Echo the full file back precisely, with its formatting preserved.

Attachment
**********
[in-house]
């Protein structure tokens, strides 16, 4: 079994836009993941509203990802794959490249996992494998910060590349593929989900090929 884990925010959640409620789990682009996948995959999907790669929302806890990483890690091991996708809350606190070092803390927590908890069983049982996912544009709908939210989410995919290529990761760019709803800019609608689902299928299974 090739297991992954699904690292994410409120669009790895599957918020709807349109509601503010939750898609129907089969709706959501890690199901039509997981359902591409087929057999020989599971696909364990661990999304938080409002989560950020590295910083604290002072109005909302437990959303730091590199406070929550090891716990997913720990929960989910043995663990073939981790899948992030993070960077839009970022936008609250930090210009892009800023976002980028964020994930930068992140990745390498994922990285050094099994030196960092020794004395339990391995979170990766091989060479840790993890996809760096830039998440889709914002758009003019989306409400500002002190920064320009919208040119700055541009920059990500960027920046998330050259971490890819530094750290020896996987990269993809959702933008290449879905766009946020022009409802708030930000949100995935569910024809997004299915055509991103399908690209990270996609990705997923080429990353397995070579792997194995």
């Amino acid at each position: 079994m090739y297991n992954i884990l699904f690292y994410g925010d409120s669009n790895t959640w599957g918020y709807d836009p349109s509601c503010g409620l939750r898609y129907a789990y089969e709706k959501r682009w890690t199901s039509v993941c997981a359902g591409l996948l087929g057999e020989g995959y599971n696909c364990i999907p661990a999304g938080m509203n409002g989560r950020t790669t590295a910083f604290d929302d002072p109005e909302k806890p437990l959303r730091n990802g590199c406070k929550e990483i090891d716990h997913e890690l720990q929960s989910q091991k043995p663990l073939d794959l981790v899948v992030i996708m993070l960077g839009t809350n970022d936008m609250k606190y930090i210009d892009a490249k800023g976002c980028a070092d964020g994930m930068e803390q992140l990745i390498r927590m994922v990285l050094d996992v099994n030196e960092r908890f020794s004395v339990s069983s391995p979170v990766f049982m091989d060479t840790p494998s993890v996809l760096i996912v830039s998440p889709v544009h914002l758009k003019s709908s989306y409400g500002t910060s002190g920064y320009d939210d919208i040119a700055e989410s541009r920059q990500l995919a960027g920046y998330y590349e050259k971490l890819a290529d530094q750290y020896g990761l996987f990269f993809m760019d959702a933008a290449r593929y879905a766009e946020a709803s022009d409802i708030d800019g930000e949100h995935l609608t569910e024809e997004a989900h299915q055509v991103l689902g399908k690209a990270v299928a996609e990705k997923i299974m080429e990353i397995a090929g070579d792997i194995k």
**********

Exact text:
[in-house]
């Protein structure tokens, strides 16, 4: 079994836009993941509203990802794959490249996992494998910060590349593929989900090929 884990925010959640409620789990682009996948995959999907790669929302806890990483890690091991996708809350606190070092803390927590908890069983049982996912544009709908939210989410995919290529990761760019709803800019609608689902299928299974 090739297991992954699904690292994410409120669009790895599957918020709807349109509601503010939750898609129907089969709706959501890690199901039509997981359902591409087929057999020989599971696909364990661990999304938080409002989560950020590295910083604290002072109005909302437990959303730091590199406070929550090891716990997913720990929960989910043995663990073939981790899948992030993070960077839009970022936008609250930090210009892009800023976002980028964020994930930068992140990745390498994922990285050094099994030196960092020794004395339990391995979170990766091989060479840790993890996809760096830039998440889709914002758009003019989306409400500002002190920064320009919208040119700055541009920059990500960027920046998330050259971490890819530094750290020896996987990269993809959702933008290449879905766009946020022009409802708030930000949100995935569910024809997004299915055509991103399908690209990270996609990705997923080429990353397995070579792997194995």
């Amino acid at each position: 079994m090739y297991n992954i884990l699904f690292y994410g925010d409120s669009n790895t959640w599957g918020y709807d836009p349109s509601c503010g409620l939750r898609y129907a789990y089969e709706k959501r682009w890690t199901s039509v993941c997981a359902g591409l996948l087929g057999e020989g995959y599971n696909c364990i999907p661990a999304g938080m509203n409002g989560r950020t790669t590295a910083f604290d929302d002072p109005e909302k806890p437990l959303r730091n990802g590199c406070k929550e990483i090891d716990h997913e890690l720990q929960s989910q091991k043995p663990l073939d794959l981790v899948v992030i996708m993070l960077g839009t809350n970022d936008m609250k606190y930090i210009d892009a490249k800023g976002c980028a070092d964020g994930m930068e803390q992140l990745i390498r927590m994922v990285l050094d996992v099994n030196e960092r908890f020794s004395v339990s069983s391995p979170v990766f049982m091989d060479t840790p494998s993890v996809l760096i996912v830039s998440p889709v544009h914002l758009k003019s709908s989306y409400g500002t910060s002190g920064y320009d939210d919208i040119a700055e989410s541009r920059q990500l995919a960027g920046y998330y590349e050259k971490l890819a290529d530094q750290y020896g990761l996987f990269f993809m760019d959702a933008a290449r593929y879905a766009e946020a709803s022009d409802i708030d800019g930000e949100h995935l609608t569910e024809e997004a989900h299915q055509v991103l689902g399908k690209a990270v299928a996609e990705k997923i299974m080429e990353i397995a090929g070579d792997i194995k």